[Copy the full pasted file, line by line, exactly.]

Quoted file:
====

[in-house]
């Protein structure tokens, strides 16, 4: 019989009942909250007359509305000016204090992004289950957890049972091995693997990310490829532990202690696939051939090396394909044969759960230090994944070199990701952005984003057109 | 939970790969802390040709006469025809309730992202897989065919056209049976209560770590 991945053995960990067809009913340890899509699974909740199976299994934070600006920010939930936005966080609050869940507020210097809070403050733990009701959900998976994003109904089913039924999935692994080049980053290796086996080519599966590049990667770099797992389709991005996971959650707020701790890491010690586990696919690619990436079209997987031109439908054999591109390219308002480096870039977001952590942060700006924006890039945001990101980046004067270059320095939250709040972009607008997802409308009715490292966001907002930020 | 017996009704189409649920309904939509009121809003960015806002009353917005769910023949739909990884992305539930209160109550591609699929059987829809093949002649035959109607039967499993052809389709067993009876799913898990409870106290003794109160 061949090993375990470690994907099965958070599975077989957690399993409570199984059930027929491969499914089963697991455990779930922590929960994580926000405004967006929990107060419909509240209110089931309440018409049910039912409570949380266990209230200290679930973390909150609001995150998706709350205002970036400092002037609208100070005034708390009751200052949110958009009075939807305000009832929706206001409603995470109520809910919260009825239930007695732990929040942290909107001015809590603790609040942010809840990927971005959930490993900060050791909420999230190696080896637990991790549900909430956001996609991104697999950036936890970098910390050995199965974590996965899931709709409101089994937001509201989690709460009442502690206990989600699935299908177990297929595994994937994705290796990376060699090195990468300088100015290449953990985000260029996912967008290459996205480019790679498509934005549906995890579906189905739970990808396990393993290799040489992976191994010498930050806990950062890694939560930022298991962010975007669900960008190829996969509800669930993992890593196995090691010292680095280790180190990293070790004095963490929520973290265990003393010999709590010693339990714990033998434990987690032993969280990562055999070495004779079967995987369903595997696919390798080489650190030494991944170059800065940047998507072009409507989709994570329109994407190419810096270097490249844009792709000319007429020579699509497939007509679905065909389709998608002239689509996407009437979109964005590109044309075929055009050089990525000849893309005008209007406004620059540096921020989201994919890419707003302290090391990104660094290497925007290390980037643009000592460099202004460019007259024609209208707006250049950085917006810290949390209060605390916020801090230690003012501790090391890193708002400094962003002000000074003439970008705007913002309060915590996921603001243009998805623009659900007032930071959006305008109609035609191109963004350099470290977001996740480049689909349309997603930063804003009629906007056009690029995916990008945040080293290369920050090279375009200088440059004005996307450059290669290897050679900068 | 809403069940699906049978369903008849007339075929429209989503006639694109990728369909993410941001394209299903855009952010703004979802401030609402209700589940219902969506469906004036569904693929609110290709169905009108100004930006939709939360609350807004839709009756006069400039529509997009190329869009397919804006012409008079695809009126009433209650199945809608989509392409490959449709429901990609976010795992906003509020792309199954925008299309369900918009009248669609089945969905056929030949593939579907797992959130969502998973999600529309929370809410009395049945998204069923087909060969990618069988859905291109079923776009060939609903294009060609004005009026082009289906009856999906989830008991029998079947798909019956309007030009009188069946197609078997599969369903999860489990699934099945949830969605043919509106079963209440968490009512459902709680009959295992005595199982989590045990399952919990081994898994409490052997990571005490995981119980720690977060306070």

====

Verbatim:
[in-house]
């Protein structure tokens, strides 16, 4: 019989009942909250007359509305000016204090992004289950957890049972091995693997990310490829532990202690696939051939090396394909044969759960230090994944070199990701952005984003057109 | 939970790969802390040709006469025809309730992202897989065919056209049976209560770590 991945053995960990067809009913340890899509699974909740199976299994934070600006920010939930936005966080609050869940507020210097809070403050733990009701959900998976994003109904089913039924999935692994080049980053290796086996080519599966590049990667770099797992389709991005996971959650707020701790890491010690586990696919690619990436079209997987031109439908054999591109390219308002480096870039977001952590942060700006924006890039945001990101980046004067270059320095939250709040972009607008997802409308009715490292966001907002930020 | 017996009704189409649920309904939509009121809003960015806002009353917005769910023949739909990884992305539930209160109550591609699929059987829809093949002649035959109607039967499993052809389709067993009876799913898990409870106290003794109160 061949090993375990470690994907099965958070599975077989957690399993409570199984059930027929491969499914089963697991455990779930922590929960994580926000405004967006929990107060419909509240209110089931309440018409049910039912409570949380266990209230200290679930973390909150609001995150998706709350205002970036400092002037609208100070005034708390009751200052949110958009009075939807305000009832929706206001409603995470109520809910919260009825239930007695732990929040942290909107001015809590603790609040942010809840990927971005959930490993900060050791909420999230190696080896637990991790549900909430956001996609991104697999950036936890970098910390050995199965974590996965899931709709409101089994937001509201989690709460009442502690206990989600699935299908177990297929595994994937994705290796990376060699090195990468300088100015290449953990985000260029996912967008290459996205480019790679498509934005549906995890579906189905739970990808396990393993290799040489992976191994010498930050806990950062890694939560930022298991962010975007669900960008190829996969509800669930993992890593196995090691010292680095280790180190990293070790004095963490929520973290265990003393010999709590010693339990714990033998434990987690032993969280990562055999070495004779079967995987369903595997696919390798080489650190030494991944170059800065940047998507072009409507989709994570329109994407190419810096270097490249844009792709000319007429020579699509497939007509679905065909389709998608002239689509996407009437979109964005590109044309075929055009050089990525000849893309005008209007406004620059540096921020989201994919890419707003302290090391990104660094290497925007290390980037643009000592460099202004460019007259024609209208707006250049950085917006810290949390209060605390916020801090230690003012501790090391890193708002400094962003002000000074003439970008705007913002309060915590996921603001243009998805623009659900007032930071959006305008109609035609191109963004350099470290977001996740480049689909349309997603930063804003009629906007056009690029995916990008945040080293290369920050090279375009200088440059004005996307450059290669290897050679900068 | 809403069940699906049978369903008849007339075929429209989503006639694109990728369909993410941001394209299903855009952010703004979802401030609402209700589940219902969506469906004036569904693929609110290709169905009108100004930006939709939360609350807004839709009756006069400039529509997009190329869009397919804006012409008079695809009126009433209650199945809608989509392409490959449709429901990609976010795992906003509020792309199954925008299309369900918009009248669609089945969905056929030949593939579907797992959130969502998973999600529309929370809410009395049945998204069923087909060969990618069988859905291109079923776009060939609903294009060609004005009026082009289906009856999906989830008991029998079947798909019956309007030009009188069946197609078997599969369903999860489990699934099945949830969605043919509106079963209440968490009512459902709680009959295992005595199982989590045990399952919990081994898994409490052997990571005490995981119980720690977060306070």